Madness Begins at Home


From New York Daily News (August 19, 2001)

by Sherryl Connelly

There is a lovely "Our Town" moment in Douglas Coupland's "All Families Are Psychotic." When a former husband and wife agree to talk to each other, it sounds as if they are speaking from the grave. "When did I turn bad, Jan?" Ted asks. "Tell me, because I wasn't always such a bad guy."

She obliges by saying: "I think you started going bad when you started cheating on me ... "

Janet Drummond has just learned that Nicki, the younger woman Ted left her for, has truly failed him. He'd believed she would immunize him against aging. Instead, Ted's been told that his prostate cancer has advanced to the terminal stage.

Janet, meanwhile, has bonded with Nicki over a diagnosis - each has AIDS. Janet contracted it when Ted shot their oldest son, Wade, and the bullet passed through him into her. Wade also gifted Nicki with the disease. They had an afternoon's fling before she discovered he was her husband's son. Hence, the shooting incident.

Obviously, this is a family with issues.

Although Coupland's novel is studded with his trademark absurdities in place of a plot, it actually has a throughline. And as a story, it touches the heart. In fact, the book occasionally verges on sentimentality - though Coupland effectively douses it with irony.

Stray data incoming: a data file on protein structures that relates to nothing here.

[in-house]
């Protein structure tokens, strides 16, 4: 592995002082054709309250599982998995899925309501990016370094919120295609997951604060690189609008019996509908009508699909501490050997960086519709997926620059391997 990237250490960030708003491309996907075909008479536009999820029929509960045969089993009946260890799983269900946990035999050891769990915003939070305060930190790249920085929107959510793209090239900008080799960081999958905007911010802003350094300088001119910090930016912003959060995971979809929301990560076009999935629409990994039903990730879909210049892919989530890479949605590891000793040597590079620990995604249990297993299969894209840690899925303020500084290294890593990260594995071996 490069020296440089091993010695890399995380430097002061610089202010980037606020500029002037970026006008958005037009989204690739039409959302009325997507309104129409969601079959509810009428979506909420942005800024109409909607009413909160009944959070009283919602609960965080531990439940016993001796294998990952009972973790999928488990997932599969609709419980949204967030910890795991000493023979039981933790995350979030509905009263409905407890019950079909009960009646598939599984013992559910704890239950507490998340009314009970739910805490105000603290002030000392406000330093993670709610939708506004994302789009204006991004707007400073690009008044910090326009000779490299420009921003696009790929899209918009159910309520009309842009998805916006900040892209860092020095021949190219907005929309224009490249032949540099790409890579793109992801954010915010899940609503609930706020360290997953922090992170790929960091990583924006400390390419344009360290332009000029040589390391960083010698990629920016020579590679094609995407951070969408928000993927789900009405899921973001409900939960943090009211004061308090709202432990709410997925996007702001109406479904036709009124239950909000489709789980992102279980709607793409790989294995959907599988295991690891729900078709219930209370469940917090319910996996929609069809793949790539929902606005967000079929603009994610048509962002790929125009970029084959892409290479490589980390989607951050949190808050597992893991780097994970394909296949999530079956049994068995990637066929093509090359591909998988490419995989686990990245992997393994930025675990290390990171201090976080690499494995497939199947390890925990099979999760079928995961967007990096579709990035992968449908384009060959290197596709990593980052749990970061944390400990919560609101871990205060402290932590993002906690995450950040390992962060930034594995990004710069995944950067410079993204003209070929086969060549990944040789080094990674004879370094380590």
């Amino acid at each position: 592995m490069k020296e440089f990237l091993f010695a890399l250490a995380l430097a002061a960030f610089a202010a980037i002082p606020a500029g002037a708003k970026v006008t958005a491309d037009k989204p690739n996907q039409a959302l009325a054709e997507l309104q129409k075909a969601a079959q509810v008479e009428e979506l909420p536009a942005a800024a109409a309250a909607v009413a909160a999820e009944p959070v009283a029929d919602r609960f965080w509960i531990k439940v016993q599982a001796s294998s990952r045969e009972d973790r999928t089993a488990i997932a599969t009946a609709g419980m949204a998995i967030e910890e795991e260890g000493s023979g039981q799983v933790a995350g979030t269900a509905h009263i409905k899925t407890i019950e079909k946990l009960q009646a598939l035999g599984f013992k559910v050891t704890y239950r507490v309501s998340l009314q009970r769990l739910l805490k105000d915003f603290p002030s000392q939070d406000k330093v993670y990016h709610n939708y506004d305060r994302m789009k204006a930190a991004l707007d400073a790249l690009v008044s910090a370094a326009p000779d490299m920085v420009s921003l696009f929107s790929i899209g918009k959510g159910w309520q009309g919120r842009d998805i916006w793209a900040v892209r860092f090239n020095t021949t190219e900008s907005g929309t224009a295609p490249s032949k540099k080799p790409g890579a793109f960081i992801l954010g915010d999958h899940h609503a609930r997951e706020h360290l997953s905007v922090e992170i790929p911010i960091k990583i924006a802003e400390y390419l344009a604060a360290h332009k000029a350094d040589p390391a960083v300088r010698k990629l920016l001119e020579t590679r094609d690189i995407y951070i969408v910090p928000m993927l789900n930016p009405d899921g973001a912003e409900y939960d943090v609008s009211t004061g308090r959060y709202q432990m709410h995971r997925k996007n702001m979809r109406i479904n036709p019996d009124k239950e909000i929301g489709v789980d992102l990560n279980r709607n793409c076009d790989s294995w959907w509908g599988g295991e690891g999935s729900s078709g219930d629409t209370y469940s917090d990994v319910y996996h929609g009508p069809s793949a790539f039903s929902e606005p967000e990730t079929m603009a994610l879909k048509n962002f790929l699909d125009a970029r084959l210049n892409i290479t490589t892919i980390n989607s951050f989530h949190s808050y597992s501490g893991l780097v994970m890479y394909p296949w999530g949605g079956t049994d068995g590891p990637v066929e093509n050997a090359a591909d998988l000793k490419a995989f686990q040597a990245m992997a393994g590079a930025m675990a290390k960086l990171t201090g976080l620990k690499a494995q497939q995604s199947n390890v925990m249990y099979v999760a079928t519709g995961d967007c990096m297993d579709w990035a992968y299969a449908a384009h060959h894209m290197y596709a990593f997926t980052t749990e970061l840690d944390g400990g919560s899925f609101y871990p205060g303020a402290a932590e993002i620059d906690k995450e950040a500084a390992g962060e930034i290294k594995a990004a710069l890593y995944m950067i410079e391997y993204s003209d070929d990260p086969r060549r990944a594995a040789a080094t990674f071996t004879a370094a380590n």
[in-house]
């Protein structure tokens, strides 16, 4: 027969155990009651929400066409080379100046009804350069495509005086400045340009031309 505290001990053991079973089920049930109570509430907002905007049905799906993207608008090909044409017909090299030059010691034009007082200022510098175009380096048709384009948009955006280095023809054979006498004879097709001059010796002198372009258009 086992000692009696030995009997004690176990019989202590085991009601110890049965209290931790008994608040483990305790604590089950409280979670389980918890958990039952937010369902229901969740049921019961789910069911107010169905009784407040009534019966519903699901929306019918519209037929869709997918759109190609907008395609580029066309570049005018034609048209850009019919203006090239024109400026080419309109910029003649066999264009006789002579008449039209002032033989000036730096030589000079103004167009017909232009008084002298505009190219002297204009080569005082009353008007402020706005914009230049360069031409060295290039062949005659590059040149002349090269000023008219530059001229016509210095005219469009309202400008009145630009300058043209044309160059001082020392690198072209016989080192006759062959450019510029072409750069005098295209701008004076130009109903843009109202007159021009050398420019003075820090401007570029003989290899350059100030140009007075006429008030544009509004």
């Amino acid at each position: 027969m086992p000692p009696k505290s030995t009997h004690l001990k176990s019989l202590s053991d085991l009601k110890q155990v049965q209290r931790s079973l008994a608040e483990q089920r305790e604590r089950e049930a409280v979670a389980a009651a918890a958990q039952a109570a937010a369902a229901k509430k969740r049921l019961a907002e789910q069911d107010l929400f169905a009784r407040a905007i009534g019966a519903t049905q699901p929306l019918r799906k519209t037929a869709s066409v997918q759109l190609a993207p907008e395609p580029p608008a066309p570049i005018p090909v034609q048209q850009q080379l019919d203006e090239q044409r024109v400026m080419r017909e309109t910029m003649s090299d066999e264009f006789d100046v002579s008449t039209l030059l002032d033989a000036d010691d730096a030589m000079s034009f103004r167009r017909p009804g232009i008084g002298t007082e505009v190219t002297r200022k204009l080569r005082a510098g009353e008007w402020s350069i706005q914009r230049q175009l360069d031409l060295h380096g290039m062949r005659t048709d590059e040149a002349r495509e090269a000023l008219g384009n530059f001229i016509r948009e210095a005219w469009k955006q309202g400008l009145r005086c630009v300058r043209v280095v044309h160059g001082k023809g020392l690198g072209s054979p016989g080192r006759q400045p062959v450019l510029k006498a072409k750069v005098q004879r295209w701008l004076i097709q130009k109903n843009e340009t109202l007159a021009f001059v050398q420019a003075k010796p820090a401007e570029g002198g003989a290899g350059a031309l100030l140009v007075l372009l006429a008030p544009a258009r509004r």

Several years after the family's last momentous get-together, it is reuniting at Cape Canaveral to witness the triumph of Wade's sister, Sarah. Born without a left hand, she is about to become the first handicapped astronaut shot into space. Wade has shown up with his born-again wife. Their brother Bryan is also in attendance with his radical punk girlfriend, who is pregnant and intends to sell her baby.

Not that she's told Bryan that. In any case, their personal drama is soon to be subsumed into a larger production as the Drummond family takes its show on the road.

Events cause them to hit Florida's highways, sometimes at high speeds, as they stalk, and then are stalked by, the billionaire Bahamian connection who wants to buy the letter labelled "Mummy" that was affixed to Princess Diana's coffin. It happens that the Drummonds are in possession of it.

Where the family is really heading for is reconciliation, since Coupland is ultimately telling a sweet story here. But, needless to say, the Drummonds take the long way home, it being the only route they know.

Caption: Douglas Coupland